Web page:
Passwords are required to be at least eight (8) characters in length and consist of both letters and numbers. Passwords will expire every 90 days. The last five (5) passwords used will be stored by the system and cannot be used twice, therefore users will be obliged to create a new password every 90 days.
It is recommended that a password contain a combination of upper and lower case letters as well as numbers. The following tips can be helpful when creating unique passwords.
Create a phonetic sentence using the pronounced sounds of the letters, numbers, or special characters.
Join short, unrelated words with numbers or other characters in between.
Use the first letter of each word in a poem or song until you have enough letters (e.g., at least six).
Mirror a word (in either direction); repeat process or truncate letters as needed to get appropriate length
Use every other letter in a phrase until you have enough letters.
Take someone else's full name that you can easily remember. Divide it into segments or blocks of the length you need for your password. You may rotate back through the name again if you need additional letters or truncate any extra letters. Drop the first block. Use any other block that is not an exact match for a proper name or word.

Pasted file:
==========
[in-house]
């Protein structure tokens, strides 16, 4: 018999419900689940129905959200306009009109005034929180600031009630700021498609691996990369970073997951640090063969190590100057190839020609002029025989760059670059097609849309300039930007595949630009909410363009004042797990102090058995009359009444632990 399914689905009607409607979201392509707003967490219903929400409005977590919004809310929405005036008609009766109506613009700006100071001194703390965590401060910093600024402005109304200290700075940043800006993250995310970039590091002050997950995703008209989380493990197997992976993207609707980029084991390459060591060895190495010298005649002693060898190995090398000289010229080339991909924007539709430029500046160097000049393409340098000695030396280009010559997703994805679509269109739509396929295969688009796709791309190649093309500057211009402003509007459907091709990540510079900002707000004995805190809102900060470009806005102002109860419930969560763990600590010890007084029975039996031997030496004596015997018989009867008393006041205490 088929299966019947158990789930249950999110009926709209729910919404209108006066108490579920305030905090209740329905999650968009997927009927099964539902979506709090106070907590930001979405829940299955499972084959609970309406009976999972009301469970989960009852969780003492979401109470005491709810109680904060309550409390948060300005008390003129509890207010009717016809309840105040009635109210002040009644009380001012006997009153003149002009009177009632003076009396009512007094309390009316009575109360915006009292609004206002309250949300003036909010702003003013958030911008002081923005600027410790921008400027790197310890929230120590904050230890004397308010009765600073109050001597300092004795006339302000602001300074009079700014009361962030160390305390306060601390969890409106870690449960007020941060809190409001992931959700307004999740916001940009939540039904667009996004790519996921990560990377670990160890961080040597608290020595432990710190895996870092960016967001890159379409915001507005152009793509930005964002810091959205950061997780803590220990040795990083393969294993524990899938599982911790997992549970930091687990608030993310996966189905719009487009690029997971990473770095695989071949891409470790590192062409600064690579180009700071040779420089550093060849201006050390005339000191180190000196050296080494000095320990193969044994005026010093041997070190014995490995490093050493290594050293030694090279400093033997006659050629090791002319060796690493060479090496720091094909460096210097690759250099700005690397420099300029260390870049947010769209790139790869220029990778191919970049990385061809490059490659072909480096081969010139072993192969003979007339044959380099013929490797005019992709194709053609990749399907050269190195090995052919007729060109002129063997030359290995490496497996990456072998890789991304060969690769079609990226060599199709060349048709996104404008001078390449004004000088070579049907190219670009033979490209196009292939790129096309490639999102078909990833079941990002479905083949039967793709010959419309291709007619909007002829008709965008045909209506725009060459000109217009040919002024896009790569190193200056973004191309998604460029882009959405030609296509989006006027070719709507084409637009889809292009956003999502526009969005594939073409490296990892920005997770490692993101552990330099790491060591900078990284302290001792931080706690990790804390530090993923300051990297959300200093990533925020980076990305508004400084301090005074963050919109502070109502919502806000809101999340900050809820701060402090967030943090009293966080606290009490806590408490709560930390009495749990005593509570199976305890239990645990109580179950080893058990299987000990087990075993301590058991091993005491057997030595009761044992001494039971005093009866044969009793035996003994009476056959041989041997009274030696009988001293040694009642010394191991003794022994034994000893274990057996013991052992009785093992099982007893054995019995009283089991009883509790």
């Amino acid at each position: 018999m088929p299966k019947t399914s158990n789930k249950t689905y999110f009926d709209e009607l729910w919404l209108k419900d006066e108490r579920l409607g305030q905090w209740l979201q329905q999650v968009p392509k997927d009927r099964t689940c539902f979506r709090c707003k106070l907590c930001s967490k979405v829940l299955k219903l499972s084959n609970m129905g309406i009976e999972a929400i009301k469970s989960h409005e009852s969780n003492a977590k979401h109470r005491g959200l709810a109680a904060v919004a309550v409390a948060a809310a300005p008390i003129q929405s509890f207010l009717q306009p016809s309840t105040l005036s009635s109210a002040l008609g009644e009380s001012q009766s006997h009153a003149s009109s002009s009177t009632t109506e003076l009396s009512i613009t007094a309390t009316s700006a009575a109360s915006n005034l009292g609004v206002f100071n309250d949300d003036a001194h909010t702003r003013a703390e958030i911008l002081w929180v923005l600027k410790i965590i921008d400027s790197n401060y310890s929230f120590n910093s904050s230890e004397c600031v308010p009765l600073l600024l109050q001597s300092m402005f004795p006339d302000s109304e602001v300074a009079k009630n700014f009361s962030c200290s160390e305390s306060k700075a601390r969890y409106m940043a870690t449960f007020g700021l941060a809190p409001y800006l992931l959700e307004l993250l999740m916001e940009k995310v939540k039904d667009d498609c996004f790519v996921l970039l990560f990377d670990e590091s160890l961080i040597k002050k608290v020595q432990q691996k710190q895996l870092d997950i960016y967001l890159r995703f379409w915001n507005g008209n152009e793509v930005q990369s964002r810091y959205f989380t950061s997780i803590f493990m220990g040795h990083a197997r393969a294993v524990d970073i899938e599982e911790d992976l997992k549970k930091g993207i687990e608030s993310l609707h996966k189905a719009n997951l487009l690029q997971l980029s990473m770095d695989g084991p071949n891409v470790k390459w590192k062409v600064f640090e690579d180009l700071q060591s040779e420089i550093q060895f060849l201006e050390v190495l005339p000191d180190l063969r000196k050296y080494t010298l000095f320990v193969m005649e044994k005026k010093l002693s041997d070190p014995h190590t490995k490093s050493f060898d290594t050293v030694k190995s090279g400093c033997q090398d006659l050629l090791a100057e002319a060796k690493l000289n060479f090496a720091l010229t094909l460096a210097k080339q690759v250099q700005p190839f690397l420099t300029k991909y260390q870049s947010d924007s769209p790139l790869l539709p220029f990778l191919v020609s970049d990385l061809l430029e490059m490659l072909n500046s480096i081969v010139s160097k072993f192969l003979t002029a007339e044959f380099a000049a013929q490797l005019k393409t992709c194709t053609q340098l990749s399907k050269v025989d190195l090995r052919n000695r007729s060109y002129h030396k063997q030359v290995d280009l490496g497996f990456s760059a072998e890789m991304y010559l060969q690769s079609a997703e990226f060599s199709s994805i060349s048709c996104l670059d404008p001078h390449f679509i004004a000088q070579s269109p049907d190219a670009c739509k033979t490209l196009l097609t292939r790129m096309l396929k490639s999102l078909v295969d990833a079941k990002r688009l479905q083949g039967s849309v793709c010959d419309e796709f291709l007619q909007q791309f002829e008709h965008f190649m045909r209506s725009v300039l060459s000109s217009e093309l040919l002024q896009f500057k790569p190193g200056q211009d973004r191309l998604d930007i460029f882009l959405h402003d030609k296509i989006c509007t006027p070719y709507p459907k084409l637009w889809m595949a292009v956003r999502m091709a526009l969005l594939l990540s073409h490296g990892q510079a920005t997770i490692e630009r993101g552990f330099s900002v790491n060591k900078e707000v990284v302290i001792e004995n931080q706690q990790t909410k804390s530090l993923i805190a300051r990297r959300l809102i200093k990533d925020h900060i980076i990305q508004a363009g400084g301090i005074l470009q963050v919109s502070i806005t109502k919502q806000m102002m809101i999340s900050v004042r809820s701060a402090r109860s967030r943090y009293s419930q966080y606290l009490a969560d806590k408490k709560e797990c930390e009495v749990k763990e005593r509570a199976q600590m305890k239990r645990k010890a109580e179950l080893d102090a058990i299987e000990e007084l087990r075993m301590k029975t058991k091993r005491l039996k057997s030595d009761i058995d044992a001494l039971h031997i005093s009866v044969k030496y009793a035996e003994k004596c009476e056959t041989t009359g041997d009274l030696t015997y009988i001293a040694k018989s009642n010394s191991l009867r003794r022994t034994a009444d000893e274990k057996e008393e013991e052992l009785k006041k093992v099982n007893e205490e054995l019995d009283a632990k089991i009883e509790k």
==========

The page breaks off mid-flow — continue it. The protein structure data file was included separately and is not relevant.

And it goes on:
Take a word from the dictionary that is long enough to qualify as a password. Replace some or all of the vowels with numbers.
This one creates difficult passwords. Using the telephone keypad (but assigning Q and T to the number I) as shown, choose a number you can easily remember and translate it into letters. If your number includes a zero, just keep the 0 as the character for your password. You will note that for each number (except zero) you will have at least two letter choices.
Take a word from the dictionary (or a proper name you like) that is long enough to qualify as a password. Put all of the vowels together and all of the consonants together.
These techniques may help users to invent techniques of their own. Just using a technique of some sort improves one's ability to memorize a password.
Obviously, passwords must not be written down or stored where someone might discover them. Moreover, as good as the examples used here are, users should not adopt them as their own. They may find their way into some password-cracking dictionary.